in personal

Up, Up and Away

Here launches our country’s first moon mission. Although unmanned, it (supposedly) bring[s] our country great pride and (somehow ?!) marks a launch-off our country’s progress radically.
The real interesting and cool thing I found was this image released by our country’s ISRO (Indian Space Research Organization) on their main chandrayaan page

at http://www.isro.org/chandrayaan-1/

  • Vineesh

    Instead of just so much art. Why don’t you try figuring how does the Chandrayaan mission fit into the grand scheme of progress for India?

    For that matter, do u think that space is a final frontier?
    I’d say NOT AT ALL! Space is just one of the frontiers to be discovered more.

    Neways ur thots plz! 🙂

  • Anurag

    You know, this post tells me how little you really know about the Indian Space Program. There have been, in total, 22 (23 if you count USSR’s and Russia’s as distinct) space agencies operating satellites from about 46 agencies of which 2 are not even operated by countries. Of these, only 8, namely, China’s, India’s, Russia’s, USA’s, Japan’s, EU’s, Iran’s and Israel’s have launching capability, and only 3, that is Russia, China and USA have ever had a manned space flight. Israel’s and Iran’s Space Agencies flourish due to its military uses, and Russia’s and USA’s as a result of the Cold War and the Space Race. Japan, in contrast to India, has had 4 different agencies, with the newest, JAXA, having been established in 2003. China’s own agency was established in 1993. India, China and Japan all intend to send manned missions to the moon in the 1920s, at the same time that USA shall send another manned mission. India has under the tutelage of Homi Jahangir Bhabha and Vikram Sarabhai developed indigenous launch vehicles, which are powered by indigenously developed cryogenic engines, something not used by the other countries, to my knowledge. As far as I recall, India recently made a milestone launch with the highest payload of sattelites, both foreign and Indian. On top of that, only Japan, China, India, USA, Russia and Europe have sent missions to the moon.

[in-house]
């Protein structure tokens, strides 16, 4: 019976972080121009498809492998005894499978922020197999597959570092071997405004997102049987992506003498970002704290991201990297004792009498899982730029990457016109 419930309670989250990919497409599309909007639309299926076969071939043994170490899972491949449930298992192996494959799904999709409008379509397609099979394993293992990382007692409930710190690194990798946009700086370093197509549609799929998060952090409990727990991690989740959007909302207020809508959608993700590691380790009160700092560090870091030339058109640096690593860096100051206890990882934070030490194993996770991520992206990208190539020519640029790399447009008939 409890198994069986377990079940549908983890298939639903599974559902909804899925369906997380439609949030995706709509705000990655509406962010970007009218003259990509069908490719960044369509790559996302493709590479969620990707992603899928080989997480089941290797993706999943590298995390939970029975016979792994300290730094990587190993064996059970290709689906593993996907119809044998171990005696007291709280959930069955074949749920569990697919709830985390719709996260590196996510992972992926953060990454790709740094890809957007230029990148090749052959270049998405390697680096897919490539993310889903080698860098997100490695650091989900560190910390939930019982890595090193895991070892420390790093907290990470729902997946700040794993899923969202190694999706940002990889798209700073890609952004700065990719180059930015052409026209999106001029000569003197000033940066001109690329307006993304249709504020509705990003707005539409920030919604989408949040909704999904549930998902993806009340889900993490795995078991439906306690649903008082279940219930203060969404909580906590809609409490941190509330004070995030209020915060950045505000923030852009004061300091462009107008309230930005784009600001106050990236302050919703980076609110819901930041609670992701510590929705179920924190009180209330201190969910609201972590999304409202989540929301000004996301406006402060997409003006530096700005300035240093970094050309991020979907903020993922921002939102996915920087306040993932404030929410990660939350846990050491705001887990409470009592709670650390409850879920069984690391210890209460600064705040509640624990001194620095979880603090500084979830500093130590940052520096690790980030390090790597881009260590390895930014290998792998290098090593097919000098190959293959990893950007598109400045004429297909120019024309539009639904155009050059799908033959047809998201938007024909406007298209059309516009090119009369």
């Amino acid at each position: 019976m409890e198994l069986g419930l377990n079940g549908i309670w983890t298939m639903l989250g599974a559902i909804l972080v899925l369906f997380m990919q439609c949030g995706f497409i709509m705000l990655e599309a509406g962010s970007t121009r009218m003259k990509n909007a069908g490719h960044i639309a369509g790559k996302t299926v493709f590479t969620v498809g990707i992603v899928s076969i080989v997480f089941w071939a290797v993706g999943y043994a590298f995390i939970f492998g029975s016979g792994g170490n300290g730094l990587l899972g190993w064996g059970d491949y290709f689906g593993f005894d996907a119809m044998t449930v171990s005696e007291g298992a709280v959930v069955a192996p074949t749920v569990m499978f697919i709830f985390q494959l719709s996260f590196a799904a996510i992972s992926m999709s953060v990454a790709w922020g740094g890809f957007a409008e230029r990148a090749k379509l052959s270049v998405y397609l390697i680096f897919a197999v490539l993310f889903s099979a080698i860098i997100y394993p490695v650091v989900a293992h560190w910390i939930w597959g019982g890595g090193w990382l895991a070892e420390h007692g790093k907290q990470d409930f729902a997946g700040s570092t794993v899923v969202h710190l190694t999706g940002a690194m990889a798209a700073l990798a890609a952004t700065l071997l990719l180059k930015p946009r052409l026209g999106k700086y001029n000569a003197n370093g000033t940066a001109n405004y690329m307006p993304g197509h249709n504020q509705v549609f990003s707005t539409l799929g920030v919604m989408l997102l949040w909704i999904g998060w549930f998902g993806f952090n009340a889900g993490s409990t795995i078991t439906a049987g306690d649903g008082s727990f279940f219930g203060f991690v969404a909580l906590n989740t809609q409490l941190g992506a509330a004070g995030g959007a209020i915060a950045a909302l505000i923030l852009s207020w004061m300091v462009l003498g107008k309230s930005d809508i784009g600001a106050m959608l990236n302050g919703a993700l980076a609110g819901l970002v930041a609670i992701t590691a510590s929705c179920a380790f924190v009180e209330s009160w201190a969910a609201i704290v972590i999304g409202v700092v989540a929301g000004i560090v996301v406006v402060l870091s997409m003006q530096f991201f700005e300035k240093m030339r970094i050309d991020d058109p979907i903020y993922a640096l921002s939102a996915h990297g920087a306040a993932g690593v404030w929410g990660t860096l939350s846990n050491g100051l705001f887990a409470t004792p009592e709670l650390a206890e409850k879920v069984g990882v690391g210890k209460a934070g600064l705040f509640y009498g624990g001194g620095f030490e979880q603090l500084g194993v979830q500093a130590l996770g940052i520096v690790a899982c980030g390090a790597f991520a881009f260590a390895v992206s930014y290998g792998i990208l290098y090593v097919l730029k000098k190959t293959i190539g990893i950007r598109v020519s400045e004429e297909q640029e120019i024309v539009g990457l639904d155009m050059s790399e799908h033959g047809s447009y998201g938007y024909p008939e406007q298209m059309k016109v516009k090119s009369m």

So, kindly stop being so derogatory about the India Space Program. It was started way before your birth and by a much more intelligent visionary and scientist. As I said, you don’t no much about ISRO, so please don’t make such remarks.

  • Vishesh

    @vineesh: In the progress of studying more about the indian spce mission
    @anurag: I am so sorry, for includig that “yes, Indian”, comment, and definitely did not mean any harm to any person. Some comments like (somehow?!) basically were to show how I personally did not understand the point of the mission, and like many other non-well-read-people, was doubtful if this, previously well achieved “achievement” was worth the investment and effort that went into. ISRO was definitely a major achievement, but in our stupid “down-to-earth” points of view, going to the moon now, does not really prove a point. But I do realize that it can also be called a significant milestone considering the fact that we are the sixth country to be going to the moon, and stuff like that. I too am reading more about what’s special, and what was the objective of the mission, and would also like your views on them. 🙂

  • Anurag

    Ah. Okay then. The point of it, though, is that only one country has ever visited the moon, the USA, and its more or less a matter of national pride in getting an Indian there before the Chinese and the Japanese and before the next American attempt. And, the first step of that is getting a probe there.